A bizarre story in need of an explanation
Everyone thought he was dead at Whiteface. Then he called his wife from California.
When Danny Filippidis of Toronto disappeared during a ski trip to Whiteface Mountain last Wednesday, his friends reported him missing around 4:30 in the afternoon. Search-and-rescue teams immediately started looking for the 49-year-old firefighter. Everyone knew that the sooner they found him, the better their chances of finding him alive.
Each hour that ticked by made his survival less likely.
Over the next 24 hours, more than a foot of snow fell on the mountain.
As many as 140 volunteers combed the steep sides of the mountain, including 88 ski trails and hundreds of acres of snow-covered forests. Helicopters flew over. K-9 teams smelled miles of tracks. With all the traffic on Whiteface, finding the cold scent of one man couldn’t have been easy.
The state Department of Environmental Conservation has a policy of hoping for the best — “We don’t look for dead people,” the saying goes, meaning they expect to find each subject alive — but as multiple nights passed with no sign of Filippidis, the people we talked to agreed there wasn’t much chance he survived.
Still, the search crews kept looking. Filippidis’ Facebook page filled up with over 90 comments of sympathy and support. Dozens of Canadian firefighters helped with the search for their comrade, but with 100 searchers each day already, they often had more help than they could use.
Then yesterday, on the seventh day of searching, the teams were informed that Filippidis had been found alive and well in Sacramento. The missing man had contacted authorities there.
People were gobsmacked when the word got out. Speculation abounded. Jokes, too.
Last night, more details emerged and things got even weirder. The head of the Toronto firefighters union told Canadian news reporters that out of the blue, Filippidis called his wife yesterday from Sacramento, California. She said he seemed confused, so she told him to call 911. He did, and the Sacramento police officers who responded found him alone, wearing the same ski gear he had on at Whiteface six days earlier: winter coat, ski pants, even his helmet.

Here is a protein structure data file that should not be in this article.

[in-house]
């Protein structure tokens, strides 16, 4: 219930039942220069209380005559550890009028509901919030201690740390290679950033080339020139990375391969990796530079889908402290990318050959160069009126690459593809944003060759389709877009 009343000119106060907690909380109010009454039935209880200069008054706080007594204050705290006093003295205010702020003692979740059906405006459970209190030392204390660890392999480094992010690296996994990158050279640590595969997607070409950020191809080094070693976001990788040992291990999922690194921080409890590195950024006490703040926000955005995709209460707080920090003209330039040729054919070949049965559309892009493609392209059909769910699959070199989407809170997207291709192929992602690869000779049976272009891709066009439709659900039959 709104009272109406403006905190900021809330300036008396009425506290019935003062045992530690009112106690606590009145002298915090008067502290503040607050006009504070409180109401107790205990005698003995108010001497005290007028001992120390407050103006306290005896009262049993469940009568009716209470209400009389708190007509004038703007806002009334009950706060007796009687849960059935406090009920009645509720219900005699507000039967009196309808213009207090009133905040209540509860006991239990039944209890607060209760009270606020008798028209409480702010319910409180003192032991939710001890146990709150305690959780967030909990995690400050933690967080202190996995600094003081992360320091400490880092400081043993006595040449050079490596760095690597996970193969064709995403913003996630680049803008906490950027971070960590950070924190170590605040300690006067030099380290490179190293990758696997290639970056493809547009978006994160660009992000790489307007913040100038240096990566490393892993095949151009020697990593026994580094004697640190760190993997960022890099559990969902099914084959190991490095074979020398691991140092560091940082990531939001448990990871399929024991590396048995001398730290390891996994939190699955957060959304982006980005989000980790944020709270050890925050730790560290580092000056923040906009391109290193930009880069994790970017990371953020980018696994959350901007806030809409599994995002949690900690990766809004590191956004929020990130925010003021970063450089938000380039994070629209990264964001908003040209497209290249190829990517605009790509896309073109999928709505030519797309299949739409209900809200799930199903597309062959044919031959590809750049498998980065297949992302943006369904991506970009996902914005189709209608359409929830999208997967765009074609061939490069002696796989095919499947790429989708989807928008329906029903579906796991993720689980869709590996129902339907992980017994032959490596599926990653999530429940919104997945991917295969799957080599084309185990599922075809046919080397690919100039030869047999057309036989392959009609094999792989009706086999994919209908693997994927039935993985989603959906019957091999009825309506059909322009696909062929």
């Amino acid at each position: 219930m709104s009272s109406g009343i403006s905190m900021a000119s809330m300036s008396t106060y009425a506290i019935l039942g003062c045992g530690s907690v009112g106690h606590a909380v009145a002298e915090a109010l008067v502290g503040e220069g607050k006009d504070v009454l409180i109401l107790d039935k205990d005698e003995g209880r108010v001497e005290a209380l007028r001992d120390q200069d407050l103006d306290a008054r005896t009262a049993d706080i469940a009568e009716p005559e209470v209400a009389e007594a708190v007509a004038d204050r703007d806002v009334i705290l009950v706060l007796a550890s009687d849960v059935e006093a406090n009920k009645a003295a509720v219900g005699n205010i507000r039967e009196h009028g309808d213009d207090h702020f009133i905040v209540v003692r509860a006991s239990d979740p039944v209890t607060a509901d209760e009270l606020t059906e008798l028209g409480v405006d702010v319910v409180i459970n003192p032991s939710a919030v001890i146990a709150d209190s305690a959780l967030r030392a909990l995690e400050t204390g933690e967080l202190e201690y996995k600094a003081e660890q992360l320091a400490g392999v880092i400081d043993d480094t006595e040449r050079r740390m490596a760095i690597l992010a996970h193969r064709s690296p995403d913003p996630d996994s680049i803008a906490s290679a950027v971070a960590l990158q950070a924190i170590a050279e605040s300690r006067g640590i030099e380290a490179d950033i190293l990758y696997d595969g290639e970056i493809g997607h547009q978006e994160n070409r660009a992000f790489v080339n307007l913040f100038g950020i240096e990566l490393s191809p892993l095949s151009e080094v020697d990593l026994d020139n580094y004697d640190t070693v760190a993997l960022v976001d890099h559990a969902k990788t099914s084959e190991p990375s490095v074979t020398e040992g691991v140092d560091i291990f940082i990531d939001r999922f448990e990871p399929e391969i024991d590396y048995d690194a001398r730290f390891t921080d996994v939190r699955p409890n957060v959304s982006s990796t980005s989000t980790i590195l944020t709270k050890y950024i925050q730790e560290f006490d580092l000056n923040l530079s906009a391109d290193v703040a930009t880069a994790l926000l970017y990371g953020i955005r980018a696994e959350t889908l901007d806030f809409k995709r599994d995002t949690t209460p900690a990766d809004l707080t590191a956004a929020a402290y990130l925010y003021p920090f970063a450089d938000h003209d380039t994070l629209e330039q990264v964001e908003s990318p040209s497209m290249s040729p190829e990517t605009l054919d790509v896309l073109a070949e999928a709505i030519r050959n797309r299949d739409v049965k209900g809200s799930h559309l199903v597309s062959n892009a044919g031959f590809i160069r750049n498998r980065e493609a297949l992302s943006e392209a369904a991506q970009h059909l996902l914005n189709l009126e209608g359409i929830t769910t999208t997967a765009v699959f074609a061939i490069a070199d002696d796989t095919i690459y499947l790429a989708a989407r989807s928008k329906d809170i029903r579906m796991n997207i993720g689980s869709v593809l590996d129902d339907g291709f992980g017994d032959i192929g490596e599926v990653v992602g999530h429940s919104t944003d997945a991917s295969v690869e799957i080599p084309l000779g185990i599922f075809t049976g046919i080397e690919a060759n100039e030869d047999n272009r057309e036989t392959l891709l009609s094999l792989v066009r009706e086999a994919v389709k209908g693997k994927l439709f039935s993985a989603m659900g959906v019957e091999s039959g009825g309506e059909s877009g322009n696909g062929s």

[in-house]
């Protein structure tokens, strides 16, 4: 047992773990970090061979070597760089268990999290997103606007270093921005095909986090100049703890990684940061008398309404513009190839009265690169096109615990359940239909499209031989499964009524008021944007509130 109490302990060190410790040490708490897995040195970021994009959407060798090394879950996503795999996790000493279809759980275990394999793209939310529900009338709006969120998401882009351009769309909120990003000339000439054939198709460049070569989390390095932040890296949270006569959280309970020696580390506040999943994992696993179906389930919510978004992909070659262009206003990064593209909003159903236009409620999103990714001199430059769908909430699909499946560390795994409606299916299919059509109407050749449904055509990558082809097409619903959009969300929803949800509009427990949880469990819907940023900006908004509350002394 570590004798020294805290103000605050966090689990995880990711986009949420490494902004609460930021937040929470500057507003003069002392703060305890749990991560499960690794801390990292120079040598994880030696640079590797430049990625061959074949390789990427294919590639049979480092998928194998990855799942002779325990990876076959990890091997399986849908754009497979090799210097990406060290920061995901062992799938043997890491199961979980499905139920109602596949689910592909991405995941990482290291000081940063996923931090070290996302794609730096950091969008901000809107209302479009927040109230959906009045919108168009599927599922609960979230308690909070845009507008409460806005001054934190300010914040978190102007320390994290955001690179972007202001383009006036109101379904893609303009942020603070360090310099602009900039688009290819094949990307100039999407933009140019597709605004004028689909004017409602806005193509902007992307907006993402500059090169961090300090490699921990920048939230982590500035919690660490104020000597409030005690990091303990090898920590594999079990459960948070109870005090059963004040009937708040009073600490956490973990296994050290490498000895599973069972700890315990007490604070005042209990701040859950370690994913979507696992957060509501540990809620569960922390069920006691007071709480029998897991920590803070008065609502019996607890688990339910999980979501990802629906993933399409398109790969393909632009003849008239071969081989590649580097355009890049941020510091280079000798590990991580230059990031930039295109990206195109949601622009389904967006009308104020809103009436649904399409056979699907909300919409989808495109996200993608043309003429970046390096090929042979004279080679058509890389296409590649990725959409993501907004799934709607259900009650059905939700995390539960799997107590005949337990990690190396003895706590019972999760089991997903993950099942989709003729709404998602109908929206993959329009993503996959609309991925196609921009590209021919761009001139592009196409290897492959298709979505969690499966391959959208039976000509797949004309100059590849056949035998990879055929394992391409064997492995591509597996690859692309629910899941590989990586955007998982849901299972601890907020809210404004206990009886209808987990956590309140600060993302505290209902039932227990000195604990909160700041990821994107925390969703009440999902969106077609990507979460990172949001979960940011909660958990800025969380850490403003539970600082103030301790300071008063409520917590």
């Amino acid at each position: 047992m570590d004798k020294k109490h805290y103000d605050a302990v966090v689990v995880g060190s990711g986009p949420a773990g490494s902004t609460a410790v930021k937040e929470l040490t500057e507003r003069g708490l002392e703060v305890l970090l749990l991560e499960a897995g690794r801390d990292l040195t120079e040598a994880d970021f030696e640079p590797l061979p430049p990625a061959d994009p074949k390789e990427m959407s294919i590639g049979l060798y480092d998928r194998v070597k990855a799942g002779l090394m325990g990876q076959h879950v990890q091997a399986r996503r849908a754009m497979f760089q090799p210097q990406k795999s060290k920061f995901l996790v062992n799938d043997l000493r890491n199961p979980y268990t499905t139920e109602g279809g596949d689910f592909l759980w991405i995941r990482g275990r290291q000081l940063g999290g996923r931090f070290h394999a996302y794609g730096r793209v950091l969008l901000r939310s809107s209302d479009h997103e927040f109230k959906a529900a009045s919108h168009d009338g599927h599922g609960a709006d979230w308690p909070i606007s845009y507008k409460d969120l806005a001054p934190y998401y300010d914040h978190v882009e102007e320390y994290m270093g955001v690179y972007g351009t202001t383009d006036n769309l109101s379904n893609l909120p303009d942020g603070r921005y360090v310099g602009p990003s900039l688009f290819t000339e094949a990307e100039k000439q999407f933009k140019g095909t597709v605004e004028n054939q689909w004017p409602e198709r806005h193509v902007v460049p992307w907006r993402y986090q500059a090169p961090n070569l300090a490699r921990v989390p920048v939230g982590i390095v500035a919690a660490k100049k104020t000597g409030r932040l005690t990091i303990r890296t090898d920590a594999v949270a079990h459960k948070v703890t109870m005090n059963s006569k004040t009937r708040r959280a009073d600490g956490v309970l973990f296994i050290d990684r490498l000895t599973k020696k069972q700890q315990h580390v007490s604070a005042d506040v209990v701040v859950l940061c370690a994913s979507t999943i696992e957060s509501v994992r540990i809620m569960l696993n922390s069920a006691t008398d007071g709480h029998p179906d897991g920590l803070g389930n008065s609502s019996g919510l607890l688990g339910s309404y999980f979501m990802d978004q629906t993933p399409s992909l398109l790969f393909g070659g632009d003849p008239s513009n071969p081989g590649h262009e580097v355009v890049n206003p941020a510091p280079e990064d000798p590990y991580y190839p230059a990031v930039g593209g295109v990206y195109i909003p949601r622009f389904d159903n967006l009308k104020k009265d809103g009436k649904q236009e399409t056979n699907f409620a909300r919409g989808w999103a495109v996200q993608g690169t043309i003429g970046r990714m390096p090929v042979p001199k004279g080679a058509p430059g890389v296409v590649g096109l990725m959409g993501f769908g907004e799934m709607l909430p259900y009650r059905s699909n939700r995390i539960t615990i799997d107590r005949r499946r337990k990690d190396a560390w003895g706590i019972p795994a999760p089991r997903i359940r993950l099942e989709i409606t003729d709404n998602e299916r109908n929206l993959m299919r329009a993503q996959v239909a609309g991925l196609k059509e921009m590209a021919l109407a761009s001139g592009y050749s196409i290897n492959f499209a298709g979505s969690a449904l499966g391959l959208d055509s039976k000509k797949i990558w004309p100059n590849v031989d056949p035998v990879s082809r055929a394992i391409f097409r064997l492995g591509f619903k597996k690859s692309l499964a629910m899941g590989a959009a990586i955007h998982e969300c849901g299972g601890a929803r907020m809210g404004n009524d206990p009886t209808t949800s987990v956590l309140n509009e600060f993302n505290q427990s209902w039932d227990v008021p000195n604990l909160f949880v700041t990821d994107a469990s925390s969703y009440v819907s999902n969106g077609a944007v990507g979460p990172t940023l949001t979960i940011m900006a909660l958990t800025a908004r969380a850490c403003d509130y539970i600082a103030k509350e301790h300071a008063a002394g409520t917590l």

Tuesday’s daytime high in Sacramento was in the 60s Fahrenheit. He would have been pretty hot in that getup.
Remember, we still don’t know what happened. But we can safely say it was something pretty wild.
The New York State Police maintain that the circumstances of the case are under investigation, and there may be a press conference today.
Meanwhile, a lot of people want to know if there’s a way to recoup the costs of the search. Every time those searchers went out in the woods and the snow, there was a chance they would get hurt.
Search-and-rescue teams from the DEC cost about $380,000 a year. A system of collections would require billing apparatus and office workers to push the paperwork along. That’s just not what forest rangers are all about.
Plus, we don’t know yet if this was Filippidis’ fault.
One thing we do know is that everyone deserves an explanation. We hope that happens today.
And if anyone is at fault, some people deserve an apology.
An apology would be owed to all the good-hearted folks who spent all those days looking for Filippidis, dead or alive. Some of those searchers got paid — probably with a lot of overtime at taxpayer expense, and/or at the cost of other work — but many searchers did it for free.
An apology is owed to Filippidis’ family, friends and fellow firefighters, who probably shed many tears and spent sleepless nights on his behalf.
And an apology is owed to the families of all of those people who didn’t show up alive, missed by loved ones to this day: Austin White, who died in a skiing accident at Whiteface in 2014, Daniel McGovern in 2012, Gerald Reilly in 2008 — and all the others, at Whiteface and beyond.
Whatever comes of this bizarre story, we know our rangers, police, ski patrollers, SARNAK volunteers and others will throw themselves into the next search and rescue with the same fervor they always do. They show the best side of humanity when they put their health, safety and comfort on the line to save other people, regardless of the circumstances.